The war is never over, when it officially ends. The trauma often haunts its survivors for the rest of their lives – especially those who were hatched in its days; and who would expect a healthy bird coming out of a black egg?
Dionysis Charitopoulos, not a playwright by profession, was commissioned by Antonis Antoniou to write Black Eggs in 1995. In this, his first theatrical endeavour, he deals with the disgraceful Greek civil war (1946-1949), a sensitive period of Greek history – probably for the first time from the point of view of those who still pay a sour price for its atrocities.
The characters of the play, Spyros (Antonis Antoniou) and Maria (Natassa Assiki), are two middle aged siblings that meet in the latter’s spotlessly clean flat. Spyros, as a boy, was old enough when the war started to witness everything: the cold winters in the cave, the hunger, the fear, the murder of both parents, the violent flight of the panicky villagers. In his eyes, his father – a leftist rebel – was a good man, a hero who suffered and died for his ideas. That was not the case for the girl, who was born in the cave, “like an animal”, and was soon transferred to an orphanage. Deprived of maternal affection and paternal support, she is now unable to cope with the neuroses and depression caused by the prolonged experience of fear, loneliness, frustration and rejection in her early childhood. Maria blames her ruined life on her father, who – she insists – stood up for his beliefs, but not for his family. Her only moments of relief are her brother’s recollections of the past, the only evidence that she had ever been a child herself.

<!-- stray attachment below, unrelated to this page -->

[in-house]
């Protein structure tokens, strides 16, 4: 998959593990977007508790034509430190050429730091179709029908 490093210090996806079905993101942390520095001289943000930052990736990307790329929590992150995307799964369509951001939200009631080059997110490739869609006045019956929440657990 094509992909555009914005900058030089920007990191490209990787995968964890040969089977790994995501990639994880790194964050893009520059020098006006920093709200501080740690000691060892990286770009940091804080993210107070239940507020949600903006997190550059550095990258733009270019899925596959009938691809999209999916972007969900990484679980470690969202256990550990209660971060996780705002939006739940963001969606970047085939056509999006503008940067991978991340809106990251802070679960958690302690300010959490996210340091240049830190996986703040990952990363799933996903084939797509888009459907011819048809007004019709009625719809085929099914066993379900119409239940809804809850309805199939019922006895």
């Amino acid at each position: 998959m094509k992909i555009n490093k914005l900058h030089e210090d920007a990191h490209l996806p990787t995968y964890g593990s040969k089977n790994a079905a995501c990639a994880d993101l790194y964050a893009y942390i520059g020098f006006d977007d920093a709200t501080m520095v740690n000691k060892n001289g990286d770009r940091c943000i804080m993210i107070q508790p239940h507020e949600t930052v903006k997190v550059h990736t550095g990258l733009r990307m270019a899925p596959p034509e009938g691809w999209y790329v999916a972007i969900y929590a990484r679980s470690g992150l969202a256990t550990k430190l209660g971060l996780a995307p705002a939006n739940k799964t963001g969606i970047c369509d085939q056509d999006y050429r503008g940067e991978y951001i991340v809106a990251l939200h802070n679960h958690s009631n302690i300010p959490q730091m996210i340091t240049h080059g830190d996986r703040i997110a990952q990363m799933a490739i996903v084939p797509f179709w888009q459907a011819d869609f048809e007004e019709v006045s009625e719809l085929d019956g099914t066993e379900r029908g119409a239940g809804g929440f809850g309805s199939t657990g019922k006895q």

Antonis Antoniou is magnificent as Spyros, a man trying to comfort his sister, excuse and justify his flight as a child (leaving his baby sister alone), reestablish – in her eyes – their father’s honour and understand the ignorance and indifference of their own children – while at the same time fighting with his own phobias. Natassa Assiki is riveting as the cleaning-obsessed Maria. She is particularly moving in her subtle transitions from anger, to despair, to relief, to childish innocence.
The script is well written and balanced; it incites thinking instead of spoon feeding the audience with didactic messages and historical stereotypes – save from the recurring “it was a civil war, people killed one another. Such an evil must not be repeated”. It is deeply touching without for a moment becoming a cheap melodrama. Antoniou’s direction helps to this end; avoiding the superfluous and the unnecessary, he relies mostly on the delivery of the words and the power of the strong images that they create.
Well presented and timelier now than twenty years ago that it was written, Black Eggs is one of the gems this theatre season.